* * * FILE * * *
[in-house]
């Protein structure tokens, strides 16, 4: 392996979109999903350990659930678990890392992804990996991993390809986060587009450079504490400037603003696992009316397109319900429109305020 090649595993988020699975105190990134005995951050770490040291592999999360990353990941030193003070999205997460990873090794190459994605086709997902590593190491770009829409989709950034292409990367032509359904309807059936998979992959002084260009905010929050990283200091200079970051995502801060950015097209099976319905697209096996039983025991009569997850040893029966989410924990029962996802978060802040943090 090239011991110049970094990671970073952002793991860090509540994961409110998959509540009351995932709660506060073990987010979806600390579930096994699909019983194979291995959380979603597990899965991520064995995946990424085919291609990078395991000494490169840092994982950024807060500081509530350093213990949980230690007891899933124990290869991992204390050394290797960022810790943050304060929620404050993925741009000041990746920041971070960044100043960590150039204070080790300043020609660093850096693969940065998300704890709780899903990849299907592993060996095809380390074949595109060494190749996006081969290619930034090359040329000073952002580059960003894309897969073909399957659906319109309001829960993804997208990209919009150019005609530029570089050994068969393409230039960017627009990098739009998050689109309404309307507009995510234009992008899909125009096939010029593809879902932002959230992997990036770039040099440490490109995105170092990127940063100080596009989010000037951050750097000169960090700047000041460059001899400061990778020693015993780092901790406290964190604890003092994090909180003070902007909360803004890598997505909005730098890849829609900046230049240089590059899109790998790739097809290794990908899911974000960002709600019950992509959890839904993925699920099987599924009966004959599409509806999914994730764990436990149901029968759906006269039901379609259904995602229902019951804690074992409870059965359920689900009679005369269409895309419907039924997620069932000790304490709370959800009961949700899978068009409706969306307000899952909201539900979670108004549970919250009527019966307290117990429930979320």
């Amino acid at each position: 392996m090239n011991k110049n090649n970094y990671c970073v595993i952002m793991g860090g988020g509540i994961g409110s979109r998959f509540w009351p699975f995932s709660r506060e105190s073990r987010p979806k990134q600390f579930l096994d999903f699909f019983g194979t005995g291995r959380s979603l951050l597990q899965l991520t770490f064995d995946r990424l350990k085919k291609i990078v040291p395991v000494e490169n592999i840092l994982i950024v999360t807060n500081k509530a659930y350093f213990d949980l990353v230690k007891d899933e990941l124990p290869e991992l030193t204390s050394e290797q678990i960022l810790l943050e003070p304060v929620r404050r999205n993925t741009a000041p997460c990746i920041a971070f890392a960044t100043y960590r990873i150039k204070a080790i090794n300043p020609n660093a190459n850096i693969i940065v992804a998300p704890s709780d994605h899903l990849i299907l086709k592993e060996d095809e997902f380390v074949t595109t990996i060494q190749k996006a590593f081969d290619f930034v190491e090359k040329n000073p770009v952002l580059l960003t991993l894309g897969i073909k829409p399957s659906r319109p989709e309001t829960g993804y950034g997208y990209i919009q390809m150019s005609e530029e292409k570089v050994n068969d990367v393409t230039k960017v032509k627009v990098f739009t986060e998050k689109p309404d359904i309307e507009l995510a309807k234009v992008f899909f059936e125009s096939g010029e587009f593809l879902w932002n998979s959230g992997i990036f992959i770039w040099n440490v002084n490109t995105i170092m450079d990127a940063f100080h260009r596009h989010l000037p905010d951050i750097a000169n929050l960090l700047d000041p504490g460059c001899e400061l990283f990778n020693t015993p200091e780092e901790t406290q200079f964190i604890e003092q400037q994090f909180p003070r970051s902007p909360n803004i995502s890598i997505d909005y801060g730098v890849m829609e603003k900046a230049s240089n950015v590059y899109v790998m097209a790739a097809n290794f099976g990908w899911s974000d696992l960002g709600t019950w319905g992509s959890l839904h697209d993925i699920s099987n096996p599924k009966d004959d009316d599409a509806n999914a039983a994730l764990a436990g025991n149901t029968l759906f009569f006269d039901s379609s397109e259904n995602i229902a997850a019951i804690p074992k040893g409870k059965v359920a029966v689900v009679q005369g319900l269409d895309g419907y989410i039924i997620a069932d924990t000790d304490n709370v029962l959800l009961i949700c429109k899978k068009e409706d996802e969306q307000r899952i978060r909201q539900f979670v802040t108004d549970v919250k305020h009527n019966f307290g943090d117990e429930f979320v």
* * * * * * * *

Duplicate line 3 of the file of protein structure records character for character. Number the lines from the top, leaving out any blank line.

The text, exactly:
């Amino acid at each position: 392996m090239n011991k110049n090649n970094y990671c970073v595993i952002m793991g860090g988020g509540i994961g409110s979109r998959f509540w009351p699975f995932s709660r506060e105190s073990r987010p979806k990134q600390f579930l096994d999903f699909f019983g194979t005995g291995r959380s979603l951050l597990q899965l991520t770490f064995d995946r990424l350990k085919k291609i990078v040291p395991v000494e490169n592999i840092l994982i950024v999360t807060n500081k509530a659930y350093f213990d949980l990353v230690k007891d899933e990941l124990p290869e991992l030193t204390s050394e290797q678990i960022l810790l943050e003070p304060v929620r404050r999205n993925t741009a000041p997460c990746i920041a971070f890392a960044t100043y960590r990873i150039k204070a080790i090794n300043p020609n660093a190459n850096i693969i940065v992804a998300p704890s709780d994605h899903l990849i299907l086709k592993e060996d095809e997902f380390v074949t595109t990996i060494q190749k996006a590593f081969d290619f930034v190491e090359k040329n000073p770009v952002l580059l960003t991993l894309g897969i073909k829409p399957s659906r319109p989709e309001t829960g993804y950034g997208y990209i919009q390809m150019s005609e530029e292409k570089v050994n068969d990367v393409t230039k960017v032509k627009v990098f739009t986060e998050k689109p309404d359904i309307e507009l995510a309807k234009v992008f899909f059936e125009s096939g010029e587009f593809l879902w932002n998979s959230g992997i990036f992959i770039w040099n440490v002084n490109t995105i170092m450079d990127a940063f100080h260009r596009h989010l000037p905010d951050i750097a000169n929050l960090l700047d000041p504490g460059c001899e400061l990283f990778n020693t015993p200091e780092e901790t406290q200079f964190i604890e003092q400037q994090f909180p003070r970051s902007p909360n803004i995502s890598i997505d909005y801060g730098v890849m829609e603003k900046a230049s240089n950015v590059y899109v790998m097209a790739a097809n290794f099976g990908w899911s974000d696992l960002g709600t019950w319905g992509s959890l839904h697209d993925i699920s099987n096996p599924k009966d004959d009316d599409a509806n999914a039983a994730l764990a436990g025991n149901t029968l759906f009569f006269d039901s379609s397109e259904n995602i229902a997850a019951i804690p074992k040893g409870k059965v359920a029966v689900v009679q005369g319900l269409d895309g419907y989410i039924i997620a069932d924990t000790d304490n709370v029962l959800l009961i949700c429109k899978k068009e409706d996802e969306q307000r899952i978060r909201q539900f979670v802040t108004d549970v919250k305020h009527n019966f307290g943090d117990e429930f979320v």